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Currency May Change More than Prices
Brennan, The Irish Times (centrist), Dublin, Nov. 16,
Have you ever whooped
with delight because you looked at your payslip and thought
somehow you had received a pay rise that nobody had bothered
to tell you about? Only to be brought sharply down to earth
when you realise you were looking at the euro equivalent and
that you're being paid the same old salary as in the previous
month? Or maybe you're one of those people who stupidly complained
in a restaurant that you were overcharged, only to be acutely
embarrassed when it is pointed out that you were looking at
the euro amount. This has never happened to me but I'm sure
it has happened to somebody.
This is the problem with the euro for Irish people - it gives
the impression that one has a lot more money than is the case.
The Republic is the only one among the 12 member-states of the
euro zone where the currency is worth more than the euro, thereby
making the conversion amount greater. So, many of us are going
to wake up or go to beddepending on how we celebrate the
New Year on Jan. 1with more money in our accounts, which
is probably unusual for most people after a night on the town.
Some people are going to become millionaires overnightwell,
those with 787,564 Irish pounds in their piggy banks. That amount
in Irish pounds will bring you across the magical EUR1 million
barrier. So get saving. You have less than two months. Imaginea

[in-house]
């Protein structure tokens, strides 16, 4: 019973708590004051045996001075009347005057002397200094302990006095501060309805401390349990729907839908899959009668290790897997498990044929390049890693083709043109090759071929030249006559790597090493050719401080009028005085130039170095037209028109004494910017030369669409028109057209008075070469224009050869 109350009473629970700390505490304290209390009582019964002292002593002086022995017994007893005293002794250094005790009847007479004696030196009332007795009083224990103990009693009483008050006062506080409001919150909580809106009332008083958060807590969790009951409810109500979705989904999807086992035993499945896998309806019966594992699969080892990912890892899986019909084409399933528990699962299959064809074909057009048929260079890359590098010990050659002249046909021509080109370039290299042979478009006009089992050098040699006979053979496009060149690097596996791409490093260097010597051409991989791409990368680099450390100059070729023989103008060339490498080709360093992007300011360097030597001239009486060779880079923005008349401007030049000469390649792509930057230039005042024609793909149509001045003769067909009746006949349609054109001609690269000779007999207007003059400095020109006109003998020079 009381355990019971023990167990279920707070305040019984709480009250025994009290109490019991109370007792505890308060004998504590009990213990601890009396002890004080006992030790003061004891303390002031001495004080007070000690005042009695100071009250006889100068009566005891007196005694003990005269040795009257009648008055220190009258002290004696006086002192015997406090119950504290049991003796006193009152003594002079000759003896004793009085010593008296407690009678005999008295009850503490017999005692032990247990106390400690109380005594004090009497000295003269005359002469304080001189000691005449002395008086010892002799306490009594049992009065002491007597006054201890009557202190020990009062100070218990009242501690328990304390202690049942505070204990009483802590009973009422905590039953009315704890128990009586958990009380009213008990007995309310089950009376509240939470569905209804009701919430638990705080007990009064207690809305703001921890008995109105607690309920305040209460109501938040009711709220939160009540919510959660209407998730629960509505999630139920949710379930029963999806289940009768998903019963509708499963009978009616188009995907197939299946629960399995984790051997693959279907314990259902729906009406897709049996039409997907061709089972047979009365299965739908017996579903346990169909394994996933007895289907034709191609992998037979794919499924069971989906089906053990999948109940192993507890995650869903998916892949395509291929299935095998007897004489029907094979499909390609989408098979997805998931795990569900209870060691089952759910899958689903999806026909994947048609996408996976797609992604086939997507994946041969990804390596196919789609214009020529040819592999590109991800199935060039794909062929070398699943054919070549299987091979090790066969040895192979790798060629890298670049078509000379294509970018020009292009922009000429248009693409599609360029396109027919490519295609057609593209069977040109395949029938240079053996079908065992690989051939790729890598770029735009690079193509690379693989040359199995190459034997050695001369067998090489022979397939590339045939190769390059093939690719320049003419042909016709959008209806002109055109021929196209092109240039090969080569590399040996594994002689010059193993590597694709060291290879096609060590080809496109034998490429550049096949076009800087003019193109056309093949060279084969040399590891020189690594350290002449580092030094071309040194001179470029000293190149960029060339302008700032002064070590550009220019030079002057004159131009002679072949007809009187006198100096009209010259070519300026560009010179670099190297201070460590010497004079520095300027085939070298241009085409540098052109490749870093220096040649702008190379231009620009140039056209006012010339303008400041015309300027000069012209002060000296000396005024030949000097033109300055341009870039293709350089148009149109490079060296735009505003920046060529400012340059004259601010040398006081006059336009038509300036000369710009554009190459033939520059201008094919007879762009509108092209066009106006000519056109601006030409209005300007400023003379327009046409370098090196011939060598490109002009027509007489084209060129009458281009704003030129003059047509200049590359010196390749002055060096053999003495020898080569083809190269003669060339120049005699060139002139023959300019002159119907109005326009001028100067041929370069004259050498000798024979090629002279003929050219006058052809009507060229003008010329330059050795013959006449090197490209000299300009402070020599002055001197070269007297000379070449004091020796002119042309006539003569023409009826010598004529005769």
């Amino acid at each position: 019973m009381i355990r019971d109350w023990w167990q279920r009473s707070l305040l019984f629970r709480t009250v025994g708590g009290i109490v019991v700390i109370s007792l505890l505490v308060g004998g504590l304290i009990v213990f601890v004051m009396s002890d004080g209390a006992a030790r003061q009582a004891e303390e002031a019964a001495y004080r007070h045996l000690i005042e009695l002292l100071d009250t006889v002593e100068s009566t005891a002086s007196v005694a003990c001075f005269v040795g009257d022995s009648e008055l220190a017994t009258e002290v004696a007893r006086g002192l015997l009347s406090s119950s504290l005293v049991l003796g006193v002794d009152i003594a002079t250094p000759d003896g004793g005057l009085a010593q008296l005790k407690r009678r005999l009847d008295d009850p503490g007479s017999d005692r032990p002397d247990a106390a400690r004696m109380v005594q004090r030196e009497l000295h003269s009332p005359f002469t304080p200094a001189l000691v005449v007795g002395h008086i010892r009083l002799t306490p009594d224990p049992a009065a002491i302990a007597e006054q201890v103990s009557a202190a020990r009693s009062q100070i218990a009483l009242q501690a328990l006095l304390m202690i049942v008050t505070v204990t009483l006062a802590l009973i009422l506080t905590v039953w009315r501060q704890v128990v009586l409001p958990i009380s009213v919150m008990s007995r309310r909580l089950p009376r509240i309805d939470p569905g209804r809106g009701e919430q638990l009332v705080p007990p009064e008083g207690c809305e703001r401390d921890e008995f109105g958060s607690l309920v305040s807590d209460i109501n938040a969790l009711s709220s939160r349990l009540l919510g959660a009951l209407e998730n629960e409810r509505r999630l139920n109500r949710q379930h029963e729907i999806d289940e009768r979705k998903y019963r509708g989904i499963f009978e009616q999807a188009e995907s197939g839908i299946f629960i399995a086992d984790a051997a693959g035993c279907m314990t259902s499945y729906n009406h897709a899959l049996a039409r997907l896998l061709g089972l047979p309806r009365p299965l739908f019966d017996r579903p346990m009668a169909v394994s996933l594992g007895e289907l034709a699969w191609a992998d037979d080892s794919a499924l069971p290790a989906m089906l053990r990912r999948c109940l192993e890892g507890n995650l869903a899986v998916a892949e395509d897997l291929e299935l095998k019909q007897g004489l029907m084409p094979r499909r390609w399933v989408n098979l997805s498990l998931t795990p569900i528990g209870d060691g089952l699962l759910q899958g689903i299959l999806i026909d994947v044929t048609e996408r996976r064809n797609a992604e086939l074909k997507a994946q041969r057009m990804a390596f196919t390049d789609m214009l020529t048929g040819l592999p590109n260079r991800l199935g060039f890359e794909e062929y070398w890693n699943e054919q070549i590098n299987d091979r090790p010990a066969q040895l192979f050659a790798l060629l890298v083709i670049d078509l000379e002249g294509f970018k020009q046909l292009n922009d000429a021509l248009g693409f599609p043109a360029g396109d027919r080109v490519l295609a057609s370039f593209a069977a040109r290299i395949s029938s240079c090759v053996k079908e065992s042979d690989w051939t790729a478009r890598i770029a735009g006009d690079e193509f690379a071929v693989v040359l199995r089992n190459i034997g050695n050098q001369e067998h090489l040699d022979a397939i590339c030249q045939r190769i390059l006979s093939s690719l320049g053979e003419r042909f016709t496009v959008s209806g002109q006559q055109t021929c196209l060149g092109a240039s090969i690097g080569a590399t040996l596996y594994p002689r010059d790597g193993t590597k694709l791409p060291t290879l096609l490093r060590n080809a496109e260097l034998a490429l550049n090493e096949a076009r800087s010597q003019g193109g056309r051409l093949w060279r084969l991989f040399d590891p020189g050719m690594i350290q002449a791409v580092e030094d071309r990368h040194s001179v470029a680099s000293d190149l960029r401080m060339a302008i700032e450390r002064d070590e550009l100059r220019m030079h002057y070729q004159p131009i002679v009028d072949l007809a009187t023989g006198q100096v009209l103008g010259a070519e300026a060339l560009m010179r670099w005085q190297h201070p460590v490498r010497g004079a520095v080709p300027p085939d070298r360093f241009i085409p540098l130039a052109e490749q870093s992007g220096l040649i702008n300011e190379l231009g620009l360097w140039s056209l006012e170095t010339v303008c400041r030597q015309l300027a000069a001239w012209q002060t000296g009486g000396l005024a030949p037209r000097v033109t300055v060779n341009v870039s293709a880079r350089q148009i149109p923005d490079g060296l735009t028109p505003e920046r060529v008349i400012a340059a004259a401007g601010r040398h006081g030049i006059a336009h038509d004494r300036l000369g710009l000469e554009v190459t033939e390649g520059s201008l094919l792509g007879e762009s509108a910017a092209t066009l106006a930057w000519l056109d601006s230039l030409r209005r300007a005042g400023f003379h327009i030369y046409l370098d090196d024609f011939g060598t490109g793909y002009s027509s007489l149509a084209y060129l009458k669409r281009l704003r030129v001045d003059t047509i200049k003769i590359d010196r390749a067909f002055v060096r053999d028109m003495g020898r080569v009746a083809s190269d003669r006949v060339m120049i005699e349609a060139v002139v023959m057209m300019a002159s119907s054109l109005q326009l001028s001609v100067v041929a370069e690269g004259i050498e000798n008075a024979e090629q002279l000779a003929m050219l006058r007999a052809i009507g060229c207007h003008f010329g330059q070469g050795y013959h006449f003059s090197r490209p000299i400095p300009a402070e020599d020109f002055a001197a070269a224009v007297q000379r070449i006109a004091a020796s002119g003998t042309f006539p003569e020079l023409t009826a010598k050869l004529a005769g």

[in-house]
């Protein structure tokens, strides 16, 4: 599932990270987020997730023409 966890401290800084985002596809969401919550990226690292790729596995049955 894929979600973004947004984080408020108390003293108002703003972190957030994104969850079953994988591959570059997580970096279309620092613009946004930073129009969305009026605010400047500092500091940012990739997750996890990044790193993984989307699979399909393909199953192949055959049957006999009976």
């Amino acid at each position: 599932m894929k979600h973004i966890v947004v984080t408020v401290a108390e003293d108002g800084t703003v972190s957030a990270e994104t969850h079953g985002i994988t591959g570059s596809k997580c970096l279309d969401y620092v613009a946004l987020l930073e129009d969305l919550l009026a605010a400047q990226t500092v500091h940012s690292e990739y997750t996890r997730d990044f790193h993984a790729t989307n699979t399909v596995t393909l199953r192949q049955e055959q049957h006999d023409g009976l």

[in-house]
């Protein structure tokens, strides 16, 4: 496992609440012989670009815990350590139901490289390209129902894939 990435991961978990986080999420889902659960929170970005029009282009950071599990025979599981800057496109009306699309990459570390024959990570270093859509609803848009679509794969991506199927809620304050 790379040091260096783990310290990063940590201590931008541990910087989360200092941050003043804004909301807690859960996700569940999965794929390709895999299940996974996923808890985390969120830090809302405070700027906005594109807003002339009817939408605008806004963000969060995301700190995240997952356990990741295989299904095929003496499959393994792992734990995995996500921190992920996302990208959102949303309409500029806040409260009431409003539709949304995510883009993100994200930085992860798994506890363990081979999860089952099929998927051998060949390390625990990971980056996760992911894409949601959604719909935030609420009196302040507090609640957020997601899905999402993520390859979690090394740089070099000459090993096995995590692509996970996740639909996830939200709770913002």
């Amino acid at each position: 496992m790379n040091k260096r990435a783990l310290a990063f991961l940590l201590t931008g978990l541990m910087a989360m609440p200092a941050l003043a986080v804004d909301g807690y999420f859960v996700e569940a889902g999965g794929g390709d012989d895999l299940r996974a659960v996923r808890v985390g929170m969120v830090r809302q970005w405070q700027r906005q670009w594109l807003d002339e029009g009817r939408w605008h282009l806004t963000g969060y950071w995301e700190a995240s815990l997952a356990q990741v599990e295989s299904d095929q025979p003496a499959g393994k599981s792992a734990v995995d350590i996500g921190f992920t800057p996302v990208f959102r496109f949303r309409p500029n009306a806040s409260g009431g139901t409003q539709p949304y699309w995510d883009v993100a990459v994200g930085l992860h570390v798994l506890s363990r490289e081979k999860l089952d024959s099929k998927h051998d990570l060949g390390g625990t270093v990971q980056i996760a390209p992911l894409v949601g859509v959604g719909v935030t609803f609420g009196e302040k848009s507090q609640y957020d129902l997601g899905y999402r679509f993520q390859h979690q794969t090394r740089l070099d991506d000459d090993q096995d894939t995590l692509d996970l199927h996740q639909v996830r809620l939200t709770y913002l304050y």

whole spate of millionaires overnight, without having to suffer
the nerve-shattering experience of sitting through 15 questions
on Who Wants to be a Millionaire?
On the subject of game shows, it might be advisable to get on
to Who Wants to be a Millionaire? before January
1st. Why? Because if after euro day, the million is EUR1 million
as opposed to (pounds) 1 million, your winnings are going to
be proportionately less than the pre-January 1st, 2002, winners.
Unless, of course, the title of the programme is changed to
Who Wants to be a One Million, Two Hundred and Sixty Nine
Thousand, Seven Hundred and Thirty Eight euro Winner?the
euro equivalent of (pounds) 1 millionbut that title is
not just as catchy, is it?
We may grumble about euro confusion. But spare a thought for
our fellow Europeans when they wake up on January 1st. Imagine
the momentary feeling of horror an Italian might sense, seeing
mere hundreds rather than tens of thousands in his or her bank
account. The lack of zeros after the principal figure could
be very disconcerting indeed. So, to a certain extent, we Irish
can count ourselves luckythe appearance of having more
money is always a much more preferable experience to the feeling
of having your savings wiped out.
Of course, the euro will impact on every aspect of our lives.
The psychological effects of the introduction of the euro could
be enormous. Will pound shops become EUR1.27 shops or will they
become euro shops? Gone will be the familiar chant of Moore
Street fruit sellers: "Apples, four for a pound."
It could even impact on our speech. In time, the phrase "a penny
for your thoughts" could disappear from use. If you use that
phrase in 15 years' time to a 15 year old, he or she will probably
give you that same puzzled look 15 year olds give you today
when you talk about your recordrather than CD collection.
"What's a penny?" they'll ask you. "It's worth just over one
cent in the new money," you can tell them.